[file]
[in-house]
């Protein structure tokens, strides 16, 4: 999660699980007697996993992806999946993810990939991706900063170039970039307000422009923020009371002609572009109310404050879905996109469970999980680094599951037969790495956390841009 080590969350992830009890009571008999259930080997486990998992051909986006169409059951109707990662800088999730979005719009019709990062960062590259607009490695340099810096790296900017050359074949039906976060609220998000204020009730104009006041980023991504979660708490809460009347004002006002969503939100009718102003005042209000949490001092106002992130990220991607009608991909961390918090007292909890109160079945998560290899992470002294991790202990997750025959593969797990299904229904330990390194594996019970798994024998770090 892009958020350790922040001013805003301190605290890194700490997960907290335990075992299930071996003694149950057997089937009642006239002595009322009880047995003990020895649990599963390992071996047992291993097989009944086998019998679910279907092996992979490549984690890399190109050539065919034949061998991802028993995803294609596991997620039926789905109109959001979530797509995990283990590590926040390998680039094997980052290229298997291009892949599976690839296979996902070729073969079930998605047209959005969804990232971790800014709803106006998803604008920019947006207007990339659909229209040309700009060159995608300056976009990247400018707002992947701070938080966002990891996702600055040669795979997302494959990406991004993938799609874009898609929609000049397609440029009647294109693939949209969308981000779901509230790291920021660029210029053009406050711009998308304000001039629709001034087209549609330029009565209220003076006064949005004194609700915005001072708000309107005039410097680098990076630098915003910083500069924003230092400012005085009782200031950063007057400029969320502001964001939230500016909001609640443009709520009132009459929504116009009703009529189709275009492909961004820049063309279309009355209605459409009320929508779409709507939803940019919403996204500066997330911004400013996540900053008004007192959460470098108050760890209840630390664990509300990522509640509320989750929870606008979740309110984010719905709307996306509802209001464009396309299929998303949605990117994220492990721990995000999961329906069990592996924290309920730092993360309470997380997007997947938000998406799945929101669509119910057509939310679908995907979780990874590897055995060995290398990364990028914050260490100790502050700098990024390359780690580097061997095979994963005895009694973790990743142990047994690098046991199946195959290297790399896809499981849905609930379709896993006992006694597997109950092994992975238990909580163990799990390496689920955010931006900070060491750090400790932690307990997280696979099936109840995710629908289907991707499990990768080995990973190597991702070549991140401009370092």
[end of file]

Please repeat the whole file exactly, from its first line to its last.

[in-house]
């Protein structure tokens, strides 16, 4: 999660699980007697996993992806999946993810990939991706900063170039970039307000422009923020009371002609572009109310404050879905996109469970999980680094599951037969790495956390841009 080590969350992830009890009571008999259930080997486990998992051909986006169409059951109707990662800088999730979005719009019709990062960062590259607009490695340099810096790296900017050359074949039906976060609220998000204020009730104009006041980023991504979660708490809460009347004002006002969503939100009718102003005042209000949490001092106002992130990220991607009608991909961390918090007292909890109160079945998560290899992470002294991790202990997750025959593969797990299904229904330990390194594996019970798994024998770090 892009958020350790922040001013805003301190605290890194700490997960907290335990075992299930071996003694149950057997089937009642006239002595009322009880047995003990020895649990599963390992071996047992291993097989009944086998019998679910279907092996992979490549984690890399190109050539065919034949061998991802028993995803294609596991997620039926789905109109959001979530797509995990283990590590926040390998680039094997980052290229298997291009892949599976690839296979996902070729073969079930998605047209959005969804990232971790800014709803106006998803604008920019947006207007990339659909229209040309700009060159995608300056976009990247400018707002992947701070938080966002990891996702600055040669795979997302494959990406991004993938799609874009898609929609000049397609440029009647294109693939949209969308981000779901509230790291920021660029210029053009406050711009998308304000001039629709001034087209549609330029009565209220003076006064949005004194609700915005001072708000309107005039410097680098990076630098915003910083500069924003230092400012005085009782200031950063007057400029969320502001964001939230500016909001609640443009709520009132009459929504116009009703009529189709275009492909961004820049063309279309009355209605459409009320929508779409709507939803940019919403996204500066997330911004400013996540900053008004007192959460470098108050760890209840630390664990509300990522509640509320989750929870606008979740309110984010719905709307996306509802209001464009396309299929998303949605990117994220492990721990995000999961329906069990592996924290309920730092993360309470997380997007997947938000998406799945929101669509119910057509939310679908995907979780990874590897055995060995290398990364990028914050260490100790502050700098990024390359780690580097061997095979994963005895009694973790990743142990047994690098046991199946195959290297790399896809499981849905609930379709896993006992006694597997109950092994992975238990909580163990799990390496689920955010931006900070060491750090400790932690307990997280696979099936109840995710629908289907991707499990990768080995990973190597991702070549991140401009370092």